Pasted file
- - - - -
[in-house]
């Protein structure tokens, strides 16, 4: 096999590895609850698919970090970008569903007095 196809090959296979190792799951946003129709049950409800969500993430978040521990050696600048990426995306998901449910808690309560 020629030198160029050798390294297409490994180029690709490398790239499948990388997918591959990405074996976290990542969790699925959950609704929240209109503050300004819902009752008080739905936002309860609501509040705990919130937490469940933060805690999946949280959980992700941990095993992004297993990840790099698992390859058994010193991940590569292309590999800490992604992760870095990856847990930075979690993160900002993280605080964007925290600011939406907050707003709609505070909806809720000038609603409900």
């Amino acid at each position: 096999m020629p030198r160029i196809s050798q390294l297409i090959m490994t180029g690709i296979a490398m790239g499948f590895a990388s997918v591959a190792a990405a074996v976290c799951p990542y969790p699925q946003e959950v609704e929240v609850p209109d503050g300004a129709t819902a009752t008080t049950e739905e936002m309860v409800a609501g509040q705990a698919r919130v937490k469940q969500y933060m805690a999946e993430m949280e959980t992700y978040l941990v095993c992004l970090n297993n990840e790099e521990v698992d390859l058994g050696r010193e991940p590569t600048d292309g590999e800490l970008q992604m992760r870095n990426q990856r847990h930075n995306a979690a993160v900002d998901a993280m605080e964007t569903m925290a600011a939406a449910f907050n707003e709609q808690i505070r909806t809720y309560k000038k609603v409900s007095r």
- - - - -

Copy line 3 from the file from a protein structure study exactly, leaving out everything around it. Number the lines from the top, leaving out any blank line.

């Amino acid at each position: 096999m020629p030198r160029i196809s050798q390294l297409i090959m490994t180029g690709i296979a490398m790239g499948f590895a990388s997918v591959a190792a990405a074996v976290c799951p990542y969790p699925q946003e959950v609704e929240v609850p209109d503050g300004a129709t819902a009752t008080t049950e739905e936002m309860v409800a609501g509040q705990a698919r919130v937490k469940q969500y933060m805690a999946e993430m949280e959980t992700y978040l941990v095993c992004l970090n297993n990840e790099e521990v698992d390859l058994g050696r010193e991940p590569t600048d292309g590999e800490l970008q992604m992760r870095n990426q990856r847990h930075n995306a979690a993160v900002d998901a993280m605080e964007t569903m925290a600011a939406a449910f907050n707003e709609q808690i505070r909806t809720y309560k000038k609603v409900s007095r």